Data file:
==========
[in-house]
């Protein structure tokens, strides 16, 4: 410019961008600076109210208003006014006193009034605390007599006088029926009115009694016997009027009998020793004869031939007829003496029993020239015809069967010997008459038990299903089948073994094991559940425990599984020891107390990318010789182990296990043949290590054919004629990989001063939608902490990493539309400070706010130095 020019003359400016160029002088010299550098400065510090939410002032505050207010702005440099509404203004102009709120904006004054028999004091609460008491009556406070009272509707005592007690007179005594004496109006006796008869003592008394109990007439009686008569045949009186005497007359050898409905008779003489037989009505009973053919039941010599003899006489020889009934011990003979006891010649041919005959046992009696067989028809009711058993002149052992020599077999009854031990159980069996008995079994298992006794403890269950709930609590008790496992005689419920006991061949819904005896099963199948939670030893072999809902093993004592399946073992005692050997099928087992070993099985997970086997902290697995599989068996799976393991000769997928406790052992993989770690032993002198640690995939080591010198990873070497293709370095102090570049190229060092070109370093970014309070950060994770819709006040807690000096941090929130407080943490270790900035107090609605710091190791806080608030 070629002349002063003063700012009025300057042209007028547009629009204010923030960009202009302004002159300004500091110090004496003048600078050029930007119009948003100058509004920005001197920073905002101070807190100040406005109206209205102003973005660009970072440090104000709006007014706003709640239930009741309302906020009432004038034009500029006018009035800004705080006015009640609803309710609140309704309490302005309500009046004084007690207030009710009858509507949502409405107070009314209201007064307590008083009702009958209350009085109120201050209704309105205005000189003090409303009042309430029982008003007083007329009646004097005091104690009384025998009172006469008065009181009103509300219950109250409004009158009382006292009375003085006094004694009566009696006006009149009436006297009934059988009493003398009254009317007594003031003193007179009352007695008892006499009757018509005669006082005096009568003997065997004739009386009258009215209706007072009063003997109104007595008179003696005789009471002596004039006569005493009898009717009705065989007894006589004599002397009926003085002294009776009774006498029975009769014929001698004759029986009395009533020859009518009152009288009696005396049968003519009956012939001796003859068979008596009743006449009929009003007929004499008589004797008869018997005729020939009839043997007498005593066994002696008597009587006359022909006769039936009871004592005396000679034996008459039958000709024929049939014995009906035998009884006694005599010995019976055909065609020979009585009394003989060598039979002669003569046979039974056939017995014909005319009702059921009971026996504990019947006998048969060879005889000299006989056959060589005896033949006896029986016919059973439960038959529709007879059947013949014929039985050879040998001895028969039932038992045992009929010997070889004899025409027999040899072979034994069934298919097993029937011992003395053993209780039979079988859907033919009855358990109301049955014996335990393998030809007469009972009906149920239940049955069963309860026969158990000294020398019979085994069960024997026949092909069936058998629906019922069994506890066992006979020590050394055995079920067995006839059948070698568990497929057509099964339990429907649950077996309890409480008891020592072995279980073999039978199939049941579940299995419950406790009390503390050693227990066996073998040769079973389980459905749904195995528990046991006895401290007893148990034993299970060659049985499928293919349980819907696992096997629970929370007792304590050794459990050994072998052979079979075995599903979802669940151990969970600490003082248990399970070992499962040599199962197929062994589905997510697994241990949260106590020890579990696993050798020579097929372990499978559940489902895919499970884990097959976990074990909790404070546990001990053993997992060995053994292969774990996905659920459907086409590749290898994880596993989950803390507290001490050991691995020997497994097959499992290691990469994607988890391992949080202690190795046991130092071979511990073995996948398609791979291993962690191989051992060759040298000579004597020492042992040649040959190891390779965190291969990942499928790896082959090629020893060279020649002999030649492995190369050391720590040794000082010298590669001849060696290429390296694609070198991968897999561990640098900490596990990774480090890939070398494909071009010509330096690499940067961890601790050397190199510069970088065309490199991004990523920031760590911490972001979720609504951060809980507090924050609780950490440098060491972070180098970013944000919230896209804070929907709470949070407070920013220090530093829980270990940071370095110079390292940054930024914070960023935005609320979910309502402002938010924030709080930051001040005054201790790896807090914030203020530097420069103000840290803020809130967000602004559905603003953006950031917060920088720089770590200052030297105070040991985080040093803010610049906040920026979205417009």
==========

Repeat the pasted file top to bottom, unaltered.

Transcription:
[in-house]
């Protein structure tokens, strides 16, 4: 410019961008600076109210208003006014006193009034605390007599006088029926009115009694016997009027009998020793004869031939007829003496029993020239015809069967010997008459038990299903089948073994094991559940425990599984020891107390990318010789182990296990043949290590054919004629990989001063939608902490990493539309400070706010130095 020019003359400016160029002088010299550098400065510090939410002032505050207010702005440099509404203004102009709120904006004054028999004091609460008491009556406070009272509707005592007690007179005594004496109006006796008869003592008394109990007439009686008569045949009186005497007359050898409905008779003489037989009505009973053919039941010599003899006489020889009934011990003979006891010649041919005959046992009696067989028809009711058993002149052992020599077999009854031990159980069996008995079994298992006794403890269950709930609590008790496992005689419920006991061949819904005896099963199948939670030893072999809902093993004592399946073992005692050997099928087992070993099985997970086997902290697995599989068996799976393991000769997928406790052992993989770690032993002198640690995939080591010198990873070497293709370095102090570049190229060092070109370093970014309070950060994770819709006040807690000096941090929130407080943490270790900035107090609605710091190791806080608030 070629002349002063003063700012009025300057042209007028547009629009204010923030960009202009302004002159300004500091110090004496003048600078050029930007119009948003100058509004920005001197920073905002101070807190100040406005109206209205102003973005660009970072440090104000709006007014706003709640239930009741309302906020009432004038034009500029006018009035800004705080006015009640609803309710609140309704309490302005309500009046004084007690207030009710009858509507949502409405107070009314209201007064307590008083009702009958209350009085109120201050209704309105205005000189003090409303009042309430029982008003007083007329009646004097005091104690009384025998009172006469008065009181009103509300219950109250409004009158009382006292009375003085006094004694009566009696006006009149009436006297009934059988009493003398009254009317007594003031003193007179009352007695008892006499009757018509005669006082005096009568003997065997004739009386009258009215209706007072009063003997109104007595008179003696005789009471002596004039006569005493009898009717009705065989007894006589004599002397009926003085002294009776009774006498029975009769014929001698004759029986009395009533020859009518009152009288009696005396049968003519009956012939001796003859068979008596009743006449009929009003007929004499008589004797008869018997005729020939009839043997007498005593066994002696008597009587006359022909006769039936009871004592005396000679034996008459039958000709024929049939014995009906035998009884006694005599010995019976055909065609020979009585009394003989060598039979002669003569046979039974056939017995014909005319009702059921009971026996504990019947006998048969060879005889000299006989056959060589005896033949006896029986016919059973439960038959529709007879059947013949014929039985050879040998001895028969039932038992045992009929010997070889004899025409027999040899072979034994069934298919097993029937011992003395053993209780039979079988859907033919009855358990109301049955014996335990393998030809007469009972009906149920239940049955069963309860026969158990000294020398019979085994069960024997026949092909069936058998629906019922069994506890066992006979020590050394055995079920067995006839059948070698568990497929057509099964339990429907649950077996309890409480008891020592072995279980073999039978199939049941579940299995419950406790009390503390050693227990066996073998040769079973389980459905749904195995528990046991006895401290007893148990034993299970060659049985499928293919349980819907696992096997629970929370007792304590050794459990050994072998052979079979075995599903979802669940151990969970600490003082248990399970070992499962040599199962197929062994589905997510697994241990949260106590020890579990696993050798020579097929372990499978559940489902895919499970884990097959976990074990909790404070546990001990053993997992060995053994292969774990996905659920459907086409590749290898994880596993989950803390507290001490050991691995020997497994097959499992290691990469994607988890391992949080202690190795046991130092071979511990073995996948398609791979291993962690191989051992060759040298000579004597020492042992040649040959190891390779965190291969990942499928790896082959090629020893060279020649002999030649492995190369050391720590040794000082010298590669001849060696290429390296694609070198991968897999561990640098900490596990990774480090890939070398494909071009010509330096690499940067961890601790050397190199510069970088065309490199991004990523920031760590911490972001979720609504951060809980507090924050609780950490440098060491972070180098970013944000919230896209804070929907709470949070407070920013220090530093829980270990940071370095110079390292940054930024914070960023935005609320979910309502402002938010924030709080930051001040005054201790790896807090914030203020530097420069103000840290803020809130967000602004559905603003953006950031917060920088720089770590200052030297105070040991985080040093803010610049906040920026979205417009």